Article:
Sellers and prospective landlords must soon disclose the presence of mold in California homes and buildings under the first state law to address growing public fears about the substance.
Thousands of Los Angeles County residents call the Department of Health Services every year to report mold in their homes or offices. Hundreds more call the state.
But many health officials don't share the heightened anxiety about molds, noting that the fungi are--and always have been--everywhere.
"The level of public concern is out of proportion with the danger to public health," said Dr. Paul Simon, director of health assessment and epidemiology for the county department.
In high concentrations, mold can cause illness in some people, among them the elderly, infants and those with compromised immune systems, Simon said. Also, some people are highly allergic to mold.
"Usually the symptoms experienced are runny nose, sneezing, itchy eyes. It can trigger asthma symptoms," he said. "But it is uncommon to see severe illness."
Dr. Sandy McNeel, a research scientist for the state Department of Health Services, said there is no way to determine how many people have been sickened by mold because no agency tracks the numbers.
"Because we can't put an exact number on it doesn't mean it's not a problem," McNeel said. "It's a problem all around the state."
At times, it has proved extremely costly.
* In Santa Clarita, Saugus Union School District officials in 1999 spent more than $500,000 testing portable classrooms for toxic mold and chemicals in response to reports that a handful of students and teachers had been exposed to and sickened at school. None was found.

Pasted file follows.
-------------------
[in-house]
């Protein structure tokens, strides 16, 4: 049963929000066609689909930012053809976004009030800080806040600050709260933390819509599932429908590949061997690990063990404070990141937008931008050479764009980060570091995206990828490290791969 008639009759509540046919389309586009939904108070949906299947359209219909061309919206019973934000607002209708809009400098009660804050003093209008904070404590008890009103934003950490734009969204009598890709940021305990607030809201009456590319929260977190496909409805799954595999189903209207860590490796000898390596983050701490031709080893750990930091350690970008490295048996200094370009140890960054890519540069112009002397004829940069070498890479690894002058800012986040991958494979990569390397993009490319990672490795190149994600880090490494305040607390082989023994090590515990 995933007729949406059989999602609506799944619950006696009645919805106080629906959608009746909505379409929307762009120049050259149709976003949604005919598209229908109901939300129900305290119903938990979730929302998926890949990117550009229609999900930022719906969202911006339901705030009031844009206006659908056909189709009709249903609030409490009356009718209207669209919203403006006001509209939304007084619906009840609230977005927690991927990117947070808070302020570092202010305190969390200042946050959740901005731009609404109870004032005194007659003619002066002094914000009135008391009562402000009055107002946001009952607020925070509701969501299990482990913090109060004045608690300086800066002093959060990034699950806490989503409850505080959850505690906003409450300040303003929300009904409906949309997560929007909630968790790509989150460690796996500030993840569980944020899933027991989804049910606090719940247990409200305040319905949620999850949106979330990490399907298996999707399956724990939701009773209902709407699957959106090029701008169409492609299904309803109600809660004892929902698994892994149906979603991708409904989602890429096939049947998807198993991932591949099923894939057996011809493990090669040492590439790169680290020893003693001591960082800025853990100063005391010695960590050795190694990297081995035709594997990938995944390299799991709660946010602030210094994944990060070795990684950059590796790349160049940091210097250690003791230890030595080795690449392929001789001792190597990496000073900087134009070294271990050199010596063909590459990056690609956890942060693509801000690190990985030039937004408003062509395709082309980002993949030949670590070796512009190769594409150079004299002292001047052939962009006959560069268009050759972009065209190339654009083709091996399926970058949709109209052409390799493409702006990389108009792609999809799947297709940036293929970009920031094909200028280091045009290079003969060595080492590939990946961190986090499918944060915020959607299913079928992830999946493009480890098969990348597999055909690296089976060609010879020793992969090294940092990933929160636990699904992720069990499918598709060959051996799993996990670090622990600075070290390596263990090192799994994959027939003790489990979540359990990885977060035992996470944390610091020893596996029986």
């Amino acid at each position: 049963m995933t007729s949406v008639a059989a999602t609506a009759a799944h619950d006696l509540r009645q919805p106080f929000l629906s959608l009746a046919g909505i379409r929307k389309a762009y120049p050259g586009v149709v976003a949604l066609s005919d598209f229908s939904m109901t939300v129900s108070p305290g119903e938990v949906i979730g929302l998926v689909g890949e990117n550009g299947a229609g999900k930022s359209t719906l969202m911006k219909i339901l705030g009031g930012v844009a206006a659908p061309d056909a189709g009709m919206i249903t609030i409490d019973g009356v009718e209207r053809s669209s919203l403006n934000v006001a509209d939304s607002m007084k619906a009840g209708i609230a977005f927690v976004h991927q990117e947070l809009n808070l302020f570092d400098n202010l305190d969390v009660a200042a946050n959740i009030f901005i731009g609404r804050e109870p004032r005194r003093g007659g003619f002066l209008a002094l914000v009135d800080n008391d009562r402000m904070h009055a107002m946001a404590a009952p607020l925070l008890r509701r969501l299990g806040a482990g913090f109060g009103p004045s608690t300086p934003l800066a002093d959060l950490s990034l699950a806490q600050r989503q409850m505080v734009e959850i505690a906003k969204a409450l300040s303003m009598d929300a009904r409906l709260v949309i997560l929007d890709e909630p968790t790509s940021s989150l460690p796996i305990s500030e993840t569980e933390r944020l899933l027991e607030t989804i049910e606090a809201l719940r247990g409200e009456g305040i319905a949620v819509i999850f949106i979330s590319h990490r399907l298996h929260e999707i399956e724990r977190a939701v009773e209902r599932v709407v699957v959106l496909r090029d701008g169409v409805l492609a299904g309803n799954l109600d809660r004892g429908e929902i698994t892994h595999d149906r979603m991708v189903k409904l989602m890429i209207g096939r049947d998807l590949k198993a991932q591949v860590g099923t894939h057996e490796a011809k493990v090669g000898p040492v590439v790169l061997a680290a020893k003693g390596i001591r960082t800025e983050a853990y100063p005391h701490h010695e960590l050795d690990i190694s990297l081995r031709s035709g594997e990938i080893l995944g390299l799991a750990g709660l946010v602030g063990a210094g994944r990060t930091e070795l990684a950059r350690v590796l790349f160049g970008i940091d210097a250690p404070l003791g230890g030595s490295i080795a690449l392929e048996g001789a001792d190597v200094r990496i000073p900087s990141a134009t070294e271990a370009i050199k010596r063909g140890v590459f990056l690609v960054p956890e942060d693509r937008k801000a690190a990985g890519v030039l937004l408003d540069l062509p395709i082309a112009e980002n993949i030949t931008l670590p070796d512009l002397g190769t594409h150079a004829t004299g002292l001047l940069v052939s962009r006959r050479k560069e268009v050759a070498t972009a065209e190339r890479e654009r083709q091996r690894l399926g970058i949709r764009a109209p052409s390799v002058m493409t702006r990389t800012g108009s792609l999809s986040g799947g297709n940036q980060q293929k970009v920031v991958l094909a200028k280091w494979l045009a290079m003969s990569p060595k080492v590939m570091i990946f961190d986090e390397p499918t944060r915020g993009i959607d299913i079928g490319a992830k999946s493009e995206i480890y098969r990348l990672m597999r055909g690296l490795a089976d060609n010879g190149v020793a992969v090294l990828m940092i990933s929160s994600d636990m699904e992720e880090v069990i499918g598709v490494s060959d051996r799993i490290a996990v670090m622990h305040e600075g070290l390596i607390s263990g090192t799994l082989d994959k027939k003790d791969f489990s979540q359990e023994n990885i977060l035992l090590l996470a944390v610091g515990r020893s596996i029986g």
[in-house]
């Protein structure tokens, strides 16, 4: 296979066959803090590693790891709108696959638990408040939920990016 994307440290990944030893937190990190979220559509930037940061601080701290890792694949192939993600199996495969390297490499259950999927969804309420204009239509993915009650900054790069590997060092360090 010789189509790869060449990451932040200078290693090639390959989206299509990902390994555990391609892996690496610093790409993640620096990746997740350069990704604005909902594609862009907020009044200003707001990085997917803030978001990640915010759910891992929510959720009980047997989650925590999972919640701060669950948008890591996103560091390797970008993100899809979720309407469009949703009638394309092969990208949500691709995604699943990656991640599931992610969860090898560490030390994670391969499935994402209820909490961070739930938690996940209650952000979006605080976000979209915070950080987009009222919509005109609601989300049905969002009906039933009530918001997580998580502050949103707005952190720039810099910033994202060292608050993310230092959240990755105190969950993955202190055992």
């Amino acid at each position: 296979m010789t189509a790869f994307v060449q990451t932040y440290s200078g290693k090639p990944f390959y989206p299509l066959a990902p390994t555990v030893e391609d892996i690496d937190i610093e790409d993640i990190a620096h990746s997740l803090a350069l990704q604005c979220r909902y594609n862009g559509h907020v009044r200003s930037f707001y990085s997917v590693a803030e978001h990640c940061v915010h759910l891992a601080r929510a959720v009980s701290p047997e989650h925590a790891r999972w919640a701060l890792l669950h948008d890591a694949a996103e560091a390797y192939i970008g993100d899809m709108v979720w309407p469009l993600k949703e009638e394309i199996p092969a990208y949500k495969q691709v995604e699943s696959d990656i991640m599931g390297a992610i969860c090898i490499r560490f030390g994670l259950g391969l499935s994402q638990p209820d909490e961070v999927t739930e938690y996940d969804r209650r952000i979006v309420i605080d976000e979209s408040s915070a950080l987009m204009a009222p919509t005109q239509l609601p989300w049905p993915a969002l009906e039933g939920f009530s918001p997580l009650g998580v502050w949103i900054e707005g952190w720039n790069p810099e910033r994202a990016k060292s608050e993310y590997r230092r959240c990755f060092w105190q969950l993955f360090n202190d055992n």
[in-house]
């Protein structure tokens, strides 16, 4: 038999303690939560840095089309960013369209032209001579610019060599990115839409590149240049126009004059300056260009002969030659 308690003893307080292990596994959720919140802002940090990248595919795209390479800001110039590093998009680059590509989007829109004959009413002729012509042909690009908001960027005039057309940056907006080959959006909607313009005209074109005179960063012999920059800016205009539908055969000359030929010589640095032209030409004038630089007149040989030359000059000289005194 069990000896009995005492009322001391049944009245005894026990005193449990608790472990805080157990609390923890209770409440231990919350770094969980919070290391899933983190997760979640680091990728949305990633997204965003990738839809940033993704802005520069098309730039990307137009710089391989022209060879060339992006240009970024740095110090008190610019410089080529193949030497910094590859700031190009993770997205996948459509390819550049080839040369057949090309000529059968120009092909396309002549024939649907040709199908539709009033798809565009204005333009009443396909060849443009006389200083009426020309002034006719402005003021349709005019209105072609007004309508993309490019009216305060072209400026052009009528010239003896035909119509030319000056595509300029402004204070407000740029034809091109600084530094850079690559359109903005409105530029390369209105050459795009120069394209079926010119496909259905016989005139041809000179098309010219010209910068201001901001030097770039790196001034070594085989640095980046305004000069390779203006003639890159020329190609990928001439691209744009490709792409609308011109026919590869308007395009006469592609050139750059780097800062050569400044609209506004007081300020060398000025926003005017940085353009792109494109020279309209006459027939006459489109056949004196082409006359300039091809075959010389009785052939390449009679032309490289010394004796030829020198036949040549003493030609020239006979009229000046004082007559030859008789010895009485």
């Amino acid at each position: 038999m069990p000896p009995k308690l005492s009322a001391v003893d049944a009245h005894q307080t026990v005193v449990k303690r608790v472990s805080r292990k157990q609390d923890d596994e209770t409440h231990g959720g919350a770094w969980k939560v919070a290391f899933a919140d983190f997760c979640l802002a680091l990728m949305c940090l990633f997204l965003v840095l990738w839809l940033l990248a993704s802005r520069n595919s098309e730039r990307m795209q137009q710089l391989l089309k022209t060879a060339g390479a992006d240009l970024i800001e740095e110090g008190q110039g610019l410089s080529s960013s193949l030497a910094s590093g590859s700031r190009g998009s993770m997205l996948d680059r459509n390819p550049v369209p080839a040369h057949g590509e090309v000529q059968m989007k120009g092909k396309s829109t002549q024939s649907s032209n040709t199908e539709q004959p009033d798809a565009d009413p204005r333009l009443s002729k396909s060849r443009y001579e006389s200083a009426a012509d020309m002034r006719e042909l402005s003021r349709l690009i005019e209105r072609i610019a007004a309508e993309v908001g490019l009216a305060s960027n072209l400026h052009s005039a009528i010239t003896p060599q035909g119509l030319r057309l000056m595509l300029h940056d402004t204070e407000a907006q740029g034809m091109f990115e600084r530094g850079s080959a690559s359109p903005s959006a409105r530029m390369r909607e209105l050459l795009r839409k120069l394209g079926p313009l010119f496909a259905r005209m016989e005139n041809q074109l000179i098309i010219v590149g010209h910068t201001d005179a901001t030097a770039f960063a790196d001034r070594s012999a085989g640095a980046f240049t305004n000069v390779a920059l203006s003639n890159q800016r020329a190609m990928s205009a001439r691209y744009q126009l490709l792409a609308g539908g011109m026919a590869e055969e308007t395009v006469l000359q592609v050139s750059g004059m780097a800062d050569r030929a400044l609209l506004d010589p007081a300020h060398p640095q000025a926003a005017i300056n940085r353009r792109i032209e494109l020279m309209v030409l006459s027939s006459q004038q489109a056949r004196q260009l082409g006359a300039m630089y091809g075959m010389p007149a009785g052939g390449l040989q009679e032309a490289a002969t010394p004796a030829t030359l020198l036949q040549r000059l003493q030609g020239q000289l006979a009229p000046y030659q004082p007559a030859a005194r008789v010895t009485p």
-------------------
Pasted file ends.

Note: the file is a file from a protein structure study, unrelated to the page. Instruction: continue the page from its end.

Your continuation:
* In Placer County, Steve and Karen Porath on Valentine's Day 2000 asked firefighters to burn their home to the ground to destroy Stachybotrys mold, which they blamed for a variety of illnesses, including their 2-year-old son's inability to speak.
* In Burbank, Richard Arsenault and his family in March abandoned their rented home, cars and other possessions because of mold contamination. They spent several months living in a tent until finding an apartment that did not aggravate their mold-induced illnesses.
State Sen. Deborah Ortiz (D-Sacramento), author of the disclosure legislation, said she introduced the bill in response to a number of constituents who came to her with concerns about moldy conditions in their house and apartments.
"The hope was to try to work to find a framework to give people a remedy," she said. "The only remedy right now is litigation. But not everyone can afford that. Not every case would merit an attorney taking it on retainer."
The California Assn. of Realtors initially opposed the legislation but supported it in its final form. Signed by Gov. Gray Davis last month, the new law becomes effective Jan. 1.
In conforming with the law, the property seller's transfer disclosure statement--a requirement in real estate transactions since 1985--will now include mold. The association is also working with the state Department of Toxic Substance Control to include a chapter on toxic mold in its Environmental Hazards Handbook, which is provided to all buyers and sellers.
Robert J. Bailey, association president, said he expects to see mold mentioned more and more in disclosure statements. Sellers, agents and home inspectors will have to be diligent in following the law, he said.
In addition to disclosure, the law directs the state health department to set mold assessment, identification and remediation standards. It requires the department to adopt permissible mold exposure limits, if feasible, that avoid adverse health effects and report its findings by July 1, 2003.
Enforcement of mold standards and disclosure statements would fall to local agencies under the law.
Setting those standards will be "a considerable challenge," said McNeel of the state health department. "We don't have the information available to determine those levels," she said. "A concentration of mold that might have an adverse health effect on one person might not have an effect on another."